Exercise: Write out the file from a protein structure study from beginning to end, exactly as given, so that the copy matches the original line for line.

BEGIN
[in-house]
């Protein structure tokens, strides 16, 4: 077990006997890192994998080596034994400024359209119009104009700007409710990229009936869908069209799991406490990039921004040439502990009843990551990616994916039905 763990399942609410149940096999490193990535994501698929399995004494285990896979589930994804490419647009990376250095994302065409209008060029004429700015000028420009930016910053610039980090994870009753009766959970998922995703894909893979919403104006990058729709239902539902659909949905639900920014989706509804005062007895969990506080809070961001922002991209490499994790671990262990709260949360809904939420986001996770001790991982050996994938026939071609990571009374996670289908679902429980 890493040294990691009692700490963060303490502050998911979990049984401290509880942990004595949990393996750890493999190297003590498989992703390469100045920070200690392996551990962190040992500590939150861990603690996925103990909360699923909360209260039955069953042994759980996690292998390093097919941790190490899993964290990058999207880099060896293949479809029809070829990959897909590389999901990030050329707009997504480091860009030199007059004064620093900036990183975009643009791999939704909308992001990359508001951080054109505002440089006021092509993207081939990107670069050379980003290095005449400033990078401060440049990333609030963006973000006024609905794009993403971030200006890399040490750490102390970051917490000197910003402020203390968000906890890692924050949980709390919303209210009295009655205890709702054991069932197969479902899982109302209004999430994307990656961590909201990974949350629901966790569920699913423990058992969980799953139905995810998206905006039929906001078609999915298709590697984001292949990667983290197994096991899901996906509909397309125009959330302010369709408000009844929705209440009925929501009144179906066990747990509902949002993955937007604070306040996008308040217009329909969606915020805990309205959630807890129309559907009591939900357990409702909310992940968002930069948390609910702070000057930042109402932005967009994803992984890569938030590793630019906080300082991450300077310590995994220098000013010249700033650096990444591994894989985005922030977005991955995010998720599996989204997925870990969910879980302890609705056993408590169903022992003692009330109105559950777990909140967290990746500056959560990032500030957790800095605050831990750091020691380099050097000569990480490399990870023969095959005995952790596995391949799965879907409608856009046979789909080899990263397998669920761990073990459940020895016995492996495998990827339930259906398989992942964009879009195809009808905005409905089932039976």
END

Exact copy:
[in-house]
């Protein structure tokens, strides 16, 4: 077990006997890192994998080596034994400024359209119009104009700007409710990229009936869908069209799991406490990039921004040439502990009843990551990616994916039905 763990399942609410149940096999490193990535994501698929399995004494285990896979589930994804490419647009990376250095994302065409209008060029004429700015000028420009930016910053610039980090994870009753009766959970998922995703894909893979919403104006990058729709239902539902659909949905639900920014989706509804005062007895969990506080809070961001922002991209490499994790671990262990709260949360809904939420986001996770001790991982050996994938026939071609990571009374996670289908679902429980 890493040294990691009692700490963060303490502050998911979990049984401290509880942990004595949990393996750890493999190297003590498989992703390469100045920070200690392996551990962190040992500590939150861990603690996925103990909360699923909360209260039955069953042994759980996690292998390093097919941790190490899993964290990058999207880099060896293949479809029809070829990959897909590389999901990030050329707009997504480091860009030199007059004064620093900036990183975009643009791999939704909308992001990359508001951080054109505002440089006021092509993207081939990107670069050379980003290095005449400033990078401060440049990333609030963006973000006024609905794009993403971030200006890399040490750490102390970051917490000197910003402020203390968000906890890692924050949980709390919303209210009295009655205890709702054991069932197969479902899982109302209004999430994307990656961590909201990974949350629901966790569920699913423990058992969980799953139905995810998206905006039929906001078609999915298709590697984001292949990667983290197994096991899901996906509909397309125009959330302010369709408000009844929705209440009925929501009144179906066990747990509902949002993955937007604070306040996008308040217009329909969606915020805990309205959630807890129309559907009591939900357990409702909310992940968002930069948390609910702070000057930042109402932005967009994803992984890569938030590793630019906080300082991450300077310590995994220098000013010249700033650096990444591994894989985005922030977005991955995010998720599996989204997925870990969910879980302890609705056993408590169903022992003692009330109105559950777990909140967290990746500056959560990032500030957790800095605050831990750091020691380099050097000569990480490399990870023969095959005995952790596995391949799965879907409608856009046979789909080899990263397998669920761990073990459940020895016995492996495998990827339930259906398989992942964009879009195809009808905005409905089932039976």